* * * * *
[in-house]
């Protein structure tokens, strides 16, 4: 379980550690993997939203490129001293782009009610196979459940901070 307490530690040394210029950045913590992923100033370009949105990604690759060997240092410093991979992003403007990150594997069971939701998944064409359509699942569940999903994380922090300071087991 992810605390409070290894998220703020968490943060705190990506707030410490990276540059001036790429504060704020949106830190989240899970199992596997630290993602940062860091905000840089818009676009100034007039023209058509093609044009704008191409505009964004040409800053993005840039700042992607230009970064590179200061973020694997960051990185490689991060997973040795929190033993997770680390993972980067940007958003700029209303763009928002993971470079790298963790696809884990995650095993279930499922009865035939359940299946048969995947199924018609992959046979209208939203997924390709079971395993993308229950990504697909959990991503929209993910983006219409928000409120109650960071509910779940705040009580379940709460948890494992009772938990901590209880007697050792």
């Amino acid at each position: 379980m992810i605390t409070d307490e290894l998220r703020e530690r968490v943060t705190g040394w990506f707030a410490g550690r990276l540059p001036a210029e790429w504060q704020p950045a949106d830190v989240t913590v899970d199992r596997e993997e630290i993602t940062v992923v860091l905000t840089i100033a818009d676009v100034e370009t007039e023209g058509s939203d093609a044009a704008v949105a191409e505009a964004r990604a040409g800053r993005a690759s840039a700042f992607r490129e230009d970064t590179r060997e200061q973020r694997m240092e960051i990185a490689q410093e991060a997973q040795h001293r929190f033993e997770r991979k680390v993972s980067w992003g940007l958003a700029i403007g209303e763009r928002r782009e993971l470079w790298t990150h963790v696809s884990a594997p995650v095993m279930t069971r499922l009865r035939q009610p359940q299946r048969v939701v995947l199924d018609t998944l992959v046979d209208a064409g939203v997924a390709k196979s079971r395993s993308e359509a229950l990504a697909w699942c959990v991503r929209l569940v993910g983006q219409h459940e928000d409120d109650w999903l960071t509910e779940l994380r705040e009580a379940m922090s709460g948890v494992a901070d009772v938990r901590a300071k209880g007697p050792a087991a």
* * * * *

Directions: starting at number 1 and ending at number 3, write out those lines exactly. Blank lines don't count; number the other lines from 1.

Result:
[in-house]
């Protein structure tokens, strides 16, 4: 379980550690993997939203490129001293782009009610196979459940901070 307490530690040394210029950045913590992923100033370009949105990604690759060997240092410093991979992003403007990150594997069971939701998944064409359509699942569940999903994380922090300071087991 992810605390409070290894998220703020968490943060705190990506707030410490990276540059001036790429504060704020949106830190989240899970199992596997630290993602940062860091905000840089818009676009100034007039023209058509093609044009704008191409505009964004040409800053993005840039700042992607230009970064590179200061973020694997960051990185490689991060997973040795929190033993997770680390993972980067940007958003700029209303763009928002993971470079790298963790696809884990995650095993279930499922009865035939359940299946048969995947199924018609992959046979209208939203997924390709079971395993993308229950990504697909959990991503929209993910983006219409928000409120109650960071509910779940705040009580379940709460948890494992009772938990901590209880007697050792």
């Amino acid at each position: 379980m992810i605390t409070d307490e290894l998220r703020e530690r968490v943060t705190g040394w990506f707030a410490g550690r990276l540059p001036a210029e790429w504060q704020p950045a949106d830190v989240t913590v899970d199992r596997e993997e630290i993602t940062v992923v860091l905000t840089i100033a818009d676009v100034e370009t007039e023209g058509s939203d093609a044009a704008v949105a191409e505009a964004r990604a040409g800053r993005a690759s840039a700042f992607r490129e230009d970064t590179r060997e200061q973020r694997m240092e960051i990185a490689q410093e991060a997973q040795h001293r929190f033993e997770r991979k680390v993972s980067w992003g940007l958003a700029i403007g209303e763009r928002r782009e993971l470079w790298t990150h963790v696809s884990a594997p995650v095993m279930t069971r499922l009865r035939q009610p359940q299946r048969v939701v995947l199924d018609t998944l992959v046979d209208a064409g939203v997924a390709k196979s079971r395993s993308e359509a229950l990504a697909w699942c959990v991503r929209l569940v993910g983006q219409h459940e928000d409120d109650w999903l960071t509910e779940l994380r705040e009580a379940m922090s709460g948890v494992a901070d009772v938990r901590a300071k209880g007697p050792a087991a």